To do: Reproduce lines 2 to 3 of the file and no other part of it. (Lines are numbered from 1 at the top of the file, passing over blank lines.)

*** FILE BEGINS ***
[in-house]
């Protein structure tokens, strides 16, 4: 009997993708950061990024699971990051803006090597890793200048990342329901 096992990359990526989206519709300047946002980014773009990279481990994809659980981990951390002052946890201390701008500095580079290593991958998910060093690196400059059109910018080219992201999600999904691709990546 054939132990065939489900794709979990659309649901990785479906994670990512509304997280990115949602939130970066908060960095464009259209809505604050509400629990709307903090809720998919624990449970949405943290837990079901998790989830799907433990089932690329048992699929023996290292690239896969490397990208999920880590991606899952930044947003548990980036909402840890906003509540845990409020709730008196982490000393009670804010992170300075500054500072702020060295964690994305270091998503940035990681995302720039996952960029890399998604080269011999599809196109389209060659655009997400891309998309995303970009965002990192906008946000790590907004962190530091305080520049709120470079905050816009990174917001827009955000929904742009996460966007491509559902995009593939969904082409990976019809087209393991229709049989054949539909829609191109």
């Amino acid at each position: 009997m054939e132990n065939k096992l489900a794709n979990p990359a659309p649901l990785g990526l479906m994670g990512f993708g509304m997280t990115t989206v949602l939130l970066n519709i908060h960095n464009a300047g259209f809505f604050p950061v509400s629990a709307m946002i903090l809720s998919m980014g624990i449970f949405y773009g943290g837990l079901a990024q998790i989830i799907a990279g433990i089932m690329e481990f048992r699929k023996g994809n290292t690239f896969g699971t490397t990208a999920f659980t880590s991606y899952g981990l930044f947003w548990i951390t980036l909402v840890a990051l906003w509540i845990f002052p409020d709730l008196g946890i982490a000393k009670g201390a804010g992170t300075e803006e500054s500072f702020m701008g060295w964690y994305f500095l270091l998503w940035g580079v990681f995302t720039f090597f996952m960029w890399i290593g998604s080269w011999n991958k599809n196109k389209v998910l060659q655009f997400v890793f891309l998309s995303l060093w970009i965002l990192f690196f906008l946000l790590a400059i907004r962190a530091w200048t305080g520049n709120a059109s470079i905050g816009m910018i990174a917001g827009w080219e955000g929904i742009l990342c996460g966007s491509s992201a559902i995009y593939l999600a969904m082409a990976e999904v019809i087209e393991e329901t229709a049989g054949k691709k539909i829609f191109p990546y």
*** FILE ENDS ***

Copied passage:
């Protein structure tokens, strides 16, 4: 009997993708950061990024699971990051803006090597890793200048990342329901 096992990359990526989206519709300047946002980014773009990279481990994809659980981990951390002052946890201390701008500095580079290593991958998910060093690196400059059109910018080219992201999600999904691709990546 054939132990065939489900794709979990659309649901990785479906994670990512509304997280990115949602939130970066908060960095464009259209809505604050509400629990709307903090809720998919624990449970949405943290837990079901998790989830799907433990089932690329048992699929023996290292690239896969490397990208999920880590991606899952930044947003548990980036909402840890906003509540845990409020709730008196982490000393009670804010992170300075500054500072702020060295964690994305270091998503940035990681995302720039996952960029890399998604080269011999599809196109389209060659655009997400891309998309995303970009965002990192906008946000790590907004962190530091305080520049709120470079905050816009990174917001827009955000929904742009996460966007491509559902995009593939969904082409990976019809087209393991229709049989054949539909829609191109």
């Amino acid at each position: 009997m054939e132990n065939k096992l489900a794709n979990p990359a659309p649901l990785g990526l479906m994670g990512f993708g509304m997280t990115t989206v949602l939130l970066n519709i908060h960095n464009a300047g259209f809505f604050p950061v509400s629990a709307m946002i903090l809720s998919m980014g624990i449970f949405y773009g943290g837990l079901a990024q998790i989830i799907a990279g433990i089932m690329e481990f048992r699929k023996g994809n290292t690239f896969g699971t490397t990208a999920f659980t880590s991606y899952g981990l930044f947003w548990i951390t980036l909402v840890a990051l906003w509540i845990f002052p409020d709730l008196g946890i982490a000393k009670g201390a804010g992170t300075e803006e500054s500072f702020m701008g060295w964690y994305f500095l270091l998503w940035g580079v990681f995302t720039f090597f996952m960029w890399i290593g998604s080269w011999n991958k599809n196109k389209v998910l060659q655009f997400v890793f891309l998309s995303l060093w970009i965002l990192f690196f906008l946000l790590a400059i907004r962190a530091w200048t305080g520049n709120a059109s470079i905050g816009m910018i990174a917001g827009w080219e955000g929904i742009l990342c996460g966007s491509s992201a559902i995009y593939l999600a969904m082409a990976e999904v019809i087209e393991e329901t229709a049989g054949k691709k539909i829609f191109p990546y």